Arbitrary government mandates are arbitrary.

Do you know how much water each toilet used per flush before 1994? Just enough to make them function reliably. Toilet, like other appliances, were designed by people who understand how such things work.

Since 1994, US toilets were restricted to 1.6 gallons per flush. Why such a specific number was picked by government officials who were not experts in toilet design? My best guess is that they merely picked an arbitrary number. That’s what they did when designating minimum barrel length for shotguns.

Governments are good at setting up arbitrary restrictions and then enforcing them viciously. Remember that any time you think that “there ought to be a law about this”.

This entry was posted in civil rights and tagged , , . Bookmark the permalink.

25 Responses to Arbitrary government mandates are arbitrary.

  1. maxomai says:

    Arbitrary or not, my post-1994 1.6 gpf toilet works just fine….

    • Flint says:

      It may. But it screws up a lot of houses with older pipes – particularly cast iron. The toilet has enough water to evacuate itself, but if there’s a long run in older pipe (less smooth internally than new pipes), the water may pass some of the waste. After a few hundred flushes, a substantial amount of waste has built up, and the pipe clogs.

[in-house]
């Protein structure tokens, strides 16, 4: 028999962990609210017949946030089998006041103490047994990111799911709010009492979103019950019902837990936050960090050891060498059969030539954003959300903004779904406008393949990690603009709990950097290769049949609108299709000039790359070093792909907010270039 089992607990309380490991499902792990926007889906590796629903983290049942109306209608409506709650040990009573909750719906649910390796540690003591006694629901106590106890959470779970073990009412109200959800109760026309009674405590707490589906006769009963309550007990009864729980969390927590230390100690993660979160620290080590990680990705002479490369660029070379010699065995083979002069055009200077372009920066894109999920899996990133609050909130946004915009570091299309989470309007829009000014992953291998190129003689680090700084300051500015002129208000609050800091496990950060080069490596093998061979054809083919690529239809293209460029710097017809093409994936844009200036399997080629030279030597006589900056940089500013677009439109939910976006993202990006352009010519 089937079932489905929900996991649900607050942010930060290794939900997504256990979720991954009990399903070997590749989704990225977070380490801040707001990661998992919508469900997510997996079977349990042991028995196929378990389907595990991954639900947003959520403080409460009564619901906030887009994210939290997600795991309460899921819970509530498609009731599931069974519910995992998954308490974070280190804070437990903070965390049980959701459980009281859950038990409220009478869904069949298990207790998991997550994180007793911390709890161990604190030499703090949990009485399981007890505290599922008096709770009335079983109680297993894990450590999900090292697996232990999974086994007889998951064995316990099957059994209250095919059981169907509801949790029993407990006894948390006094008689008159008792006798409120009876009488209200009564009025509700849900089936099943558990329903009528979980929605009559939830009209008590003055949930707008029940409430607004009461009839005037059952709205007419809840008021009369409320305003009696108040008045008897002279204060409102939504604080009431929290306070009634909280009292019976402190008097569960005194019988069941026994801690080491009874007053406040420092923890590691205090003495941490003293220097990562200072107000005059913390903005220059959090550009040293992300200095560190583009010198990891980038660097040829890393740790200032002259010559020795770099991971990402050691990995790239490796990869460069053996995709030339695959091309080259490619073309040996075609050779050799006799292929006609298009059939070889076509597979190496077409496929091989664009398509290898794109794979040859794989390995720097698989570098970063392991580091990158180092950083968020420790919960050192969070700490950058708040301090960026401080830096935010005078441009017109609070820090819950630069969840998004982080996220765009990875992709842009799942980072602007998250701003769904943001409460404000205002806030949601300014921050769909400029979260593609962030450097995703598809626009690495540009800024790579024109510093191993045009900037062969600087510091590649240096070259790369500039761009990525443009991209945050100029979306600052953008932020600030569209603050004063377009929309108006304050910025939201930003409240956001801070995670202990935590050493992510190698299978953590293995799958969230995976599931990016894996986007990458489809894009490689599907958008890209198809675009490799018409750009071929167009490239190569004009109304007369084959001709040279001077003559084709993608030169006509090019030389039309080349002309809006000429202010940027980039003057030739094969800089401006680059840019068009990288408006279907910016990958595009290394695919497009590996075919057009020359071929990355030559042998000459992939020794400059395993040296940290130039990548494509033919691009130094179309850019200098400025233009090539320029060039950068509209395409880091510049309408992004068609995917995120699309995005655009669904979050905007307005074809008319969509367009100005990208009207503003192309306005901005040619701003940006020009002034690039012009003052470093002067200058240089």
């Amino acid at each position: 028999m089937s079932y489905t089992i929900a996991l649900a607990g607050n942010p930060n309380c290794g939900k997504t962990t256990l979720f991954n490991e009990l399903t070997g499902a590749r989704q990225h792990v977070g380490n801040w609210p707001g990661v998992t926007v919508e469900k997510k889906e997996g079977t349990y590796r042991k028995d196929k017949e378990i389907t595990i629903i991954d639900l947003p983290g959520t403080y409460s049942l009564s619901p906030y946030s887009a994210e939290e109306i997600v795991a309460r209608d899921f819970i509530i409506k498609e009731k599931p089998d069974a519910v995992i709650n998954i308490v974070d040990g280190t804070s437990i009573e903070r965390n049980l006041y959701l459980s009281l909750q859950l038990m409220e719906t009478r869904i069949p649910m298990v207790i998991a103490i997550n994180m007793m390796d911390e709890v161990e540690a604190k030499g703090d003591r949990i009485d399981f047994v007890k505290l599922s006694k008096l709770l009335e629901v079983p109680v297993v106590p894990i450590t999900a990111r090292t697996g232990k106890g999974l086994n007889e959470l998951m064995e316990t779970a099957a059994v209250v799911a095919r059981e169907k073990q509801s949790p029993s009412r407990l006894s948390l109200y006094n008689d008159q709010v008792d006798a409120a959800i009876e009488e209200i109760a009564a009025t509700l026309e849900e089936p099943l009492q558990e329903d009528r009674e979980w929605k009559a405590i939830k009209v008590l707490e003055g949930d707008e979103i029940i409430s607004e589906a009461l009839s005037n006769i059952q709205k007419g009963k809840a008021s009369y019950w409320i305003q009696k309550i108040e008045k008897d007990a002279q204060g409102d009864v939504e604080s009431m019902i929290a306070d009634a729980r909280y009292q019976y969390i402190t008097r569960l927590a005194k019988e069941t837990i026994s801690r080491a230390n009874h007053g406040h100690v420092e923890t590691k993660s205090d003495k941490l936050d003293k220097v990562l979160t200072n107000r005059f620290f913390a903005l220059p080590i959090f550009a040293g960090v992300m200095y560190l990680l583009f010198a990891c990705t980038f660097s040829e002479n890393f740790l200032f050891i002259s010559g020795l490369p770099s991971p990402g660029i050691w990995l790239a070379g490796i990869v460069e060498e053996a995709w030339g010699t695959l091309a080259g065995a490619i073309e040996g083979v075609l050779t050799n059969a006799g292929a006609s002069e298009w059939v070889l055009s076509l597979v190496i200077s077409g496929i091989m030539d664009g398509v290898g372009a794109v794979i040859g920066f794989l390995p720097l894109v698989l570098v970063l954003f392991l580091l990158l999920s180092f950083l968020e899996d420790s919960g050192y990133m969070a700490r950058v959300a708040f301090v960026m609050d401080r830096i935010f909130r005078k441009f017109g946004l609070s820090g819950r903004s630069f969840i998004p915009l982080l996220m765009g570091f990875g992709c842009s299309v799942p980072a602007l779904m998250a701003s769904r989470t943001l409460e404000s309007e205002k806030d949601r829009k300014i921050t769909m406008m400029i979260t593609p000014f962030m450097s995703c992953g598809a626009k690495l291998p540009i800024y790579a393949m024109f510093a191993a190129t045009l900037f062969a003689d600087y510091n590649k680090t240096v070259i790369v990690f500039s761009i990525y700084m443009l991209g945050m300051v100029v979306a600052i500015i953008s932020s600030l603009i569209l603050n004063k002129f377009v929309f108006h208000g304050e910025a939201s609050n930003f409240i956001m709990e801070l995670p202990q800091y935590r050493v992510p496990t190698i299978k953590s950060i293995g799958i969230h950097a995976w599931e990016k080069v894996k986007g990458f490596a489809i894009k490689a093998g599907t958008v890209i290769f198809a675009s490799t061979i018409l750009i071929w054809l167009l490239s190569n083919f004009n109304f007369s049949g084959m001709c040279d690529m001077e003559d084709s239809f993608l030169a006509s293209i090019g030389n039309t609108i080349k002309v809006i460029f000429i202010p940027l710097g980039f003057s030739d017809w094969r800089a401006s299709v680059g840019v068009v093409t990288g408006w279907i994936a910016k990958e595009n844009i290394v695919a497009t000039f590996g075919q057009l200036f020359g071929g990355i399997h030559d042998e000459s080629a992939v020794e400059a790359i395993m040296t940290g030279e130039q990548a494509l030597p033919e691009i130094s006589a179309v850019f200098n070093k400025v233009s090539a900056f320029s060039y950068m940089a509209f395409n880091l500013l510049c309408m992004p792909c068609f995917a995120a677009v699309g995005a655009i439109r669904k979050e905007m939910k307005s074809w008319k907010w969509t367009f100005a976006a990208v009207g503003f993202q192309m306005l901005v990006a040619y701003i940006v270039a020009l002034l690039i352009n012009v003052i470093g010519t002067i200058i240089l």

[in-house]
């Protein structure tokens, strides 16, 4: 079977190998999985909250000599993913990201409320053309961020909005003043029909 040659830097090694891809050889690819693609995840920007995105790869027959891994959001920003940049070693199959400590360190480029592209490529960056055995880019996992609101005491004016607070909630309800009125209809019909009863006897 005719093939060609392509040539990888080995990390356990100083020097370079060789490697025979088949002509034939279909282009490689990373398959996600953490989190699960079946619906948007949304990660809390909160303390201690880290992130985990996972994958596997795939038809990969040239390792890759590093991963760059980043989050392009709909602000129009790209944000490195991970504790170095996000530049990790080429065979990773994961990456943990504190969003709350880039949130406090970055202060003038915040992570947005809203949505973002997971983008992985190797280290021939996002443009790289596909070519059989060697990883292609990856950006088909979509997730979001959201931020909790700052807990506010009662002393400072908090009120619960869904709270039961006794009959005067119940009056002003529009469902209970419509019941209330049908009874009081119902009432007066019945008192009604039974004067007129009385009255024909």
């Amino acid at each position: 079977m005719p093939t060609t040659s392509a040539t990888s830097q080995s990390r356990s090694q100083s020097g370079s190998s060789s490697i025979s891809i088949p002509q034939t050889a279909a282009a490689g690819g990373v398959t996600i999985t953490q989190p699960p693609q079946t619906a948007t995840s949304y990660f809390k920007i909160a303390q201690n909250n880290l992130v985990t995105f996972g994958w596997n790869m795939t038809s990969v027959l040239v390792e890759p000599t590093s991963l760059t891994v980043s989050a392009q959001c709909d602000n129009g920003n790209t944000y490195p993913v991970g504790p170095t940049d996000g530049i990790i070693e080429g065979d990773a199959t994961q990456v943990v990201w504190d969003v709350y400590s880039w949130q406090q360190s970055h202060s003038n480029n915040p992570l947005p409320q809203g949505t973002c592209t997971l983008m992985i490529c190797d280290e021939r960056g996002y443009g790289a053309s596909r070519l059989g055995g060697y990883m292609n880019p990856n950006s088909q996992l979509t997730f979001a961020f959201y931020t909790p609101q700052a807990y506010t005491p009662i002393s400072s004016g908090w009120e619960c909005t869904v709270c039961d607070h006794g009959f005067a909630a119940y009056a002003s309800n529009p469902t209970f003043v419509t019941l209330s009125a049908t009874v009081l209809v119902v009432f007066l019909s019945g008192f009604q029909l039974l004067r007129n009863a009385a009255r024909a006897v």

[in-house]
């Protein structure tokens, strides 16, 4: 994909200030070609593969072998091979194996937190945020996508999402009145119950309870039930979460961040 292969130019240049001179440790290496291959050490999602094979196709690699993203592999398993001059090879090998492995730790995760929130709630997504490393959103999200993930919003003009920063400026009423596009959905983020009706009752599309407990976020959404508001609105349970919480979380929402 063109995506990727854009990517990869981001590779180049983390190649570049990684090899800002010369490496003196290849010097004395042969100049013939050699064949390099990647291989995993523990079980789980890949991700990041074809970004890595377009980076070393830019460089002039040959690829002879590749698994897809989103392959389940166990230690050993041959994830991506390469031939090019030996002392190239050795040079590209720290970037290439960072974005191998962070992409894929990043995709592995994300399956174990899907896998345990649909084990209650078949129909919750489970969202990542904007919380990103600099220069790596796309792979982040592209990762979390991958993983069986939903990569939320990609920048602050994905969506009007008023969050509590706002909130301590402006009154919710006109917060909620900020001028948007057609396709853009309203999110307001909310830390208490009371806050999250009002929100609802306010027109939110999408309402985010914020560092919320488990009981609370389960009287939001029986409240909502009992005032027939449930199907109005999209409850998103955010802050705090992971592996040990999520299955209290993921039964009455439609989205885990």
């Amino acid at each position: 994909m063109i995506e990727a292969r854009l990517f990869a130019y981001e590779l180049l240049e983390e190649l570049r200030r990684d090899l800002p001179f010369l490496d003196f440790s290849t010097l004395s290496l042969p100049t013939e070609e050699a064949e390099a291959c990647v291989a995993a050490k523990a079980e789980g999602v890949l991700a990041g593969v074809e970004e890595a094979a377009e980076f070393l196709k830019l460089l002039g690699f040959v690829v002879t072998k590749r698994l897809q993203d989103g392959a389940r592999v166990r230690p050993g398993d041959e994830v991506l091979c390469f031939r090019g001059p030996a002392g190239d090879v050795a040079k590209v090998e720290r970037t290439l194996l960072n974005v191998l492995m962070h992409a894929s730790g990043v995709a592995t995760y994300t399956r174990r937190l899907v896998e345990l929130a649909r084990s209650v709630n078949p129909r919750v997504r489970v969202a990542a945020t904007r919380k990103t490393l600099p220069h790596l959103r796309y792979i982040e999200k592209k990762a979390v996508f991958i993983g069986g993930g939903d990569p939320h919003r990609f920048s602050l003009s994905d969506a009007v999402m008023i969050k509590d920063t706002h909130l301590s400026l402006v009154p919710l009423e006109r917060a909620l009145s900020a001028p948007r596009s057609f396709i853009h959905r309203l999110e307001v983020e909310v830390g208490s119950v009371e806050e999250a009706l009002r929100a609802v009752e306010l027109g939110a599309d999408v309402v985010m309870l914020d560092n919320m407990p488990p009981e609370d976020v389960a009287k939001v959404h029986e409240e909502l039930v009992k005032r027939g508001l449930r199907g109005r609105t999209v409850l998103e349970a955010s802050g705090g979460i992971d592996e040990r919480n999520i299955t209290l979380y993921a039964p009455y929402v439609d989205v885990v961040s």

• Timmeehh says:

        In 2011, the San Francisco Chronicle reported that, while low-flow toilets are estimated to have saved the city of San Francisco 20 million gallons of water per year, the reduction in water volume has caused waste sludge to back up in the city sewer pipes. The city is attempting to solve this by adding chlorine bleach to the pipes, a proposal that has raised environmental objections.

  2. junyo says:

    It also created a black market for toilets from Canada.

  3. Timmeehh says:

    It’s because 1.6 gal = 6 liters, so it’s a European standard.

  4. anonymous says:

    “Since 1994, US toilets were restricted to 1.6 gallons per flush”

    Didn’t that regulation expired in 2004?

  5. Pingback: SayUncle » Arbitrary

  6. Justthisguy says:

    NFA at first required 18″ rifle barrels until it dawned on somebody that all those M1 carbines which lots of people already had were illegally short in the barrel, so they changed the required length to 16″.

    • Mike V. says:

      The NFA was enacted in 1934, the M1 carbine wasn’t designed and adopted until 1941. The amendment changing barrel length to 16″ for centerfire rifles didn’t happen until 1960

  7. Nick says:

    In order to be labeled “vanilla extract”, it must be the extractives of 13.35 ounces of vanilla beans in one gallon of aqueous alcohol solution of not less than 35%. Arbitrary indeed.

  8. Flint says:

    The lead laws are similarly nonsensical.